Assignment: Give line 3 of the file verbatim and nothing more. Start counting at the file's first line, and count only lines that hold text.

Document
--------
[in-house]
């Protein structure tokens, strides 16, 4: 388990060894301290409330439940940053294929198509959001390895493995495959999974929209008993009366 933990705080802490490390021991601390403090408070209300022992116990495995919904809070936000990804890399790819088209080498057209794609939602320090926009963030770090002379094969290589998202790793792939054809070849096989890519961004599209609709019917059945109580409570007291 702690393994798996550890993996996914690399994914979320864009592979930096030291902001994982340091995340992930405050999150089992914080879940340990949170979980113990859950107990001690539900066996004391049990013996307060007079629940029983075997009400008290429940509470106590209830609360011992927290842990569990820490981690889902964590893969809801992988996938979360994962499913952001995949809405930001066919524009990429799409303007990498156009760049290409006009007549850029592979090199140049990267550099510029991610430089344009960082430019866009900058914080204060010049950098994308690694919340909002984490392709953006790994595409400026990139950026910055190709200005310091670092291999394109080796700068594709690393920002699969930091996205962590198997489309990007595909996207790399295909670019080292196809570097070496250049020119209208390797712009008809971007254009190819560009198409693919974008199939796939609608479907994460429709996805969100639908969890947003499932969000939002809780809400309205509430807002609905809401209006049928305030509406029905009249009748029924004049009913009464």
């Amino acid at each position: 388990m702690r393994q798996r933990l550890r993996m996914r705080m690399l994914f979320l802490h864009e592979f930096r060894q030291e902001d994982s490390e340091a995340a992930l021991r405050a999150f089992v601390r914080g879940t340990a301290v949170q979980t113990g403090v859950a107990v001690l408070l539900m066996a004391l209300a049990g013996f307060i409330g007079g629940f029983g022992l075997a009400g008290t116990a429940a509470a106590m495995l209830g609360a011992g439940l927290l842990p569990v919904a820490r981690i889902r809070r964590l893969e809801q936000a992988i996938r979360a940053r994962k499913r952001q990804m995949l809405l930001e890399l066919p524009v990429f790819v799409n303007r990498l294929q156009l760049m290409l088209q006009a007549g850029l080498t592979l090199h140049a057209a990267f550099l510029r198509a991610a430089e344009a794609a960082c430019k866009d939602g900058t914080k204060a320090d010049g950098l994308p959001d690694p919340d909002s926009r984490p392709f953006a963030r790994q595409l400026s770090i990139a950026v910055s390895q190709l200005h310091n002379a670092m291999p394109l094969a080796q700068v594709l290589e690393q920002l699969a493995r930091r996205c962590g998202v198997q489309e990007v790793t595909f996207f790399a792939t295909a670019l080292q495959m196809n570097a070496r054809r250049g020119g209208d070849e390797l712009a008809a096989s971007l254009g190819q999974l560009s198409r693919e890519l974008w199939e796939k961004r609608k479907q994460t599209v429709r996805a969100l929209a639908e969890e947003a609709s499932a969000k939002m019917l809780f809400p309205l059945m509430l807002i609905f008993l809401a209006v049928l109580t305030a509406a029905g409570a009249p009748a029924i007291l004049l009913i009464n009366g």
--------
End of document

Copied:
């Amino acid at each position: 388990m702690r393994q798996r933990l550890r993996m996914r705080m690399l994914f979320l802490h864009e592979f930096r060894q030291e902001d994982s490390e340091a995340a992930l021991r405050a999150f089992v601390r914080g879940t340990a301290v949170q979980t113990g403090v859950a107990v001690l408070l539900m066996a004391l209300a049990g013996f307060i409330g007079g629940f029983g022992l075997a009400g008290t116990a429940a509470a106590m495995l209830g609360a011992g439940l927290l842990p569990v919904a820490r981690i889902r809070r964590l893969e809801q936000a992988i996938r979360a940053r994962k499913r952001q990804m995949l809405l930001e890399l066919p524009v990429f790819v799409n303007r990498l294929q156009l760049m290409l088209q006009a007549g850029l080498t592979l090199h140049a057209a990267f550099l510029r198509a991610a430089e344009a794609a960082c430019k866009d939602g900058t914080k204060a320090d010049g950098l994308p959001d690694p919340d909002s926009r984490p392709f953006a963030r790994q595409l400026s770090i990139a950026v910055s390895q190709l200005h310091n002379a670092m291999p394109l094969a080796q700068v594709l290589e690393q920002l699969a493995r930091r996205c962590g998202v198997q489309e990007v790793t595909f996207f790399a792939t295909a670019l080292q495959m196809n570097a070496r054809r250049g020119g209208d070849e390797l712009a008809a096989s971007l254009g190819q999974l560009s198409r693919e890519l974008w199939e796939k961004r609608k479907q994460t599209v429709r996805a969100l929209a639908e969890e947003a609709s499932a969000k939002m019917l809780f809400p309205l059945m509430l807002i609905f008993l809401a209006v049928l109580t305030a509406a029905g409570a009249p009748a029924i007291l004049l009913i009464n009366g």